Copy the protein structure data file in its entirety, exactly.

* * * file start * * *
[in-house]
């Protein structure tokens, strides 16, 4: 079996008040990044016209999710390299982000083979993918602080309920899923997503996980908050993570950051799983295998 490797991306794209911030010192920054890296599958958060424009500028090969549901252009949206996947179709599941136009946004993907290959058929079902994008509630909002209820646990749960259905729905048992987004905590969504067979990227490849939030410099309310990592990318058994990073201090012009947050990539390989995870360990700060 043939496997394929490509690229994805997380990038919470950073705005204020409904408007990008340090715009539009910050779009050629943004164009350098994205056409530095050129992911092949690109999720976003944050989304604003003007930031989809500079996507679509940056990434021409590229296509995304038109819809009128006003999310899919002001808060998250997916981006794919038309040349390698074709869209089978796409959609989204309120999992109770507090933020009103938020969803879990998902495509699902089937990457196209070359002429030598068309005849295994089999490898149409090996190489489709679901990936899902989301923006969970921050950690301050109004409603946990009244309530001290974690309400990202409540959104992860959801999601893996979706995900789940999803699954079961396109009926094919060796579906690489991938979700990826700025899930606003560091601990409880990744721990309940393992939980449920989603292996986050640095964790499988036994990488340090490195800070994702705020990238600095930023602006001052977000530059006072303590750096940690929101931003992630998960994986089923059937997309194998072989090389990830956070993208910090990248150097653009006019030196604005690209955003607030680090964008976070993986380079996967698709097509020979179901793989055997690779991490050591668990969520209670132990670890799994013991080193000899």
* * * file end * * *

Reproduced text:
[in-house]
């Protein structure tokens, strides 16, 4: 079996008040990044016209999710390299982000083979993918602080309920899923997503996980908050993570950051799983295998 490797991306794209911030010192920054890296599958958060424009500028090969549901252009949206996947179709599941136009946004993907290959058929079902994008509630909002209820646990749960259905729905048992987004905590969504067979990227490849939030410099309310990592990318058994990073201090012009947050990539390989995870360990700060 043939496997394929490509690229994805997380990038919470950073705005204020409904408007990008340090715009539009910050779009050629943004164009350098994205056409530095050129992911092949690109999720976003944050989304604003003007930031989809500079996507679509940056990434021409590229296509995304038109819809009128006003999310899919002001808060998250997916981006794919038309040349390698074709869209089978796409959609989204309120999992109770507090933020009103938020969803879990998902495509699902089937990457196209070359002429030598068309005849295994089999490898149409090996190489489709679901990936899902989301923006969970921050950690301050109004409603946990009244309530001290974690309400990202409540959104992860959801999601893996979706995900789940999803699954079961396109009926094919060796579906690489991938979700990826700025899930606003560091601990409880990744721990309940393992939980449920989603292996986050640095964790499988036994990488340090490195800070994702705020990238600095930023602006001052977000530059006072303590750096940690929101931003992630998960994986089923059937997309194998072989090389990830956070993208910090990248150097653009006019030196604005690209955003607030680090964008976070993986380079996967698709097509020979179901793989055997690779991490050591668990969520209670132990670890799994013991080193000899």